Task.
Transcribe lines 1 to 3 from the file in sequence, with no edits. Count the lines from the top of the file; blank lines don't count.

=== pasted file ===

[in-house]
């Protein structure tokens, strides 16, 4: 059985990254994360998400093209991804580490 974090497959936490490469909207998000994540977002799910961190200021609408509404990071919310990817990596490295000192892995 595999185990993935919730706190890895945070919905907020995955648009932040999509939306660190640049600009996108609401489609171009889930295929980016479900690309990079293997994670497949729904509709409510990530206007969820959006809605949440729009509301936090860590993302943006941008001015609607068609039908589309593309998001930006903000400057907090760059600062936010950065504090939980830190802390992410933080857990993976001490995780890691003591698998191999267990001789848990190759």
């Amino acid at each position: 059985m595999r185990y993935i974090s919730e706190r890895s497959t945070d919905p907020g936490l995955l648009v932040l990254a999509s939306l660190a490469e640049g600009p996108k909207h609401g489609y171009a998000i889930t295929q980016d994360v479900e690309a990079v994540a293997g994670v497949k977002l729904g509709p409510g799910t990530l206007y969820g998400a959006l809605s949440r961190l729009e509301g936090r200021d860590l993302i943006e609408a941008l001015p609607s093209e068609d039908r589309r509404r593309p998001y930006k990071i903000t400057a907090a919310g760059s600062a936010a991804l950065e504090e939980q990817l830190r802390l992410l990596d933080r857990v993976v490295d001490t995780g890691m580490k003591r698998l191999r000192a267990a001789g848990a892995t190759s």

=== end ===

[in-house]
């Protein structure tokens, strides 16, 4: 059985990254994360998400093209991804580490 974090497959936490490469909207998000994540977002799910961190200021609408509404990071919310990817990596490295000192892995 595999185990993935919730706190890895945070919905907020995955648009932040999509939306660190640049600009996108609401489609171009889930295929980016479900690309990079293997994670497949729904509709409510990530206007969820959006809605949440729009509301936090860590993302943006941008001015609607068609039908589309593309998001930006903000400057907090760059600062936010950065504090939980830190802390992410933080857990993976001490995780890691003591698998191999267990001789848990190759």
């Amino acid at each position: 059985m595999r185990y993935i974090s919730e706190r890895s497959t945070d919905p907020g936490l995955l648009v932040l990254a999509s939306l660190a490469e640049g600009p996108k909207h609401g489609y171009a998000i889930t295929q980016d994360v479900e690309a990079v994540a293997g994670v497949k977002l729904g509709p409510g799910t990530l206007y969820g998400a959006l809605s949440r961190l729009e509301g936090r200021d860590l993302i943006e609408a941008l001015p609607s093209e068609d039908r589309r509404r593309p998001y930006k990071i903000t400057a907090a919310g760059s600062a936010a991804l950065e504090e939980q990817l830190r802390l992410l990596d933080r857990v993976v490295d001490t995780g890691m580490k003591r698998l191999r000192a267990a001789g848990a892995t190759s």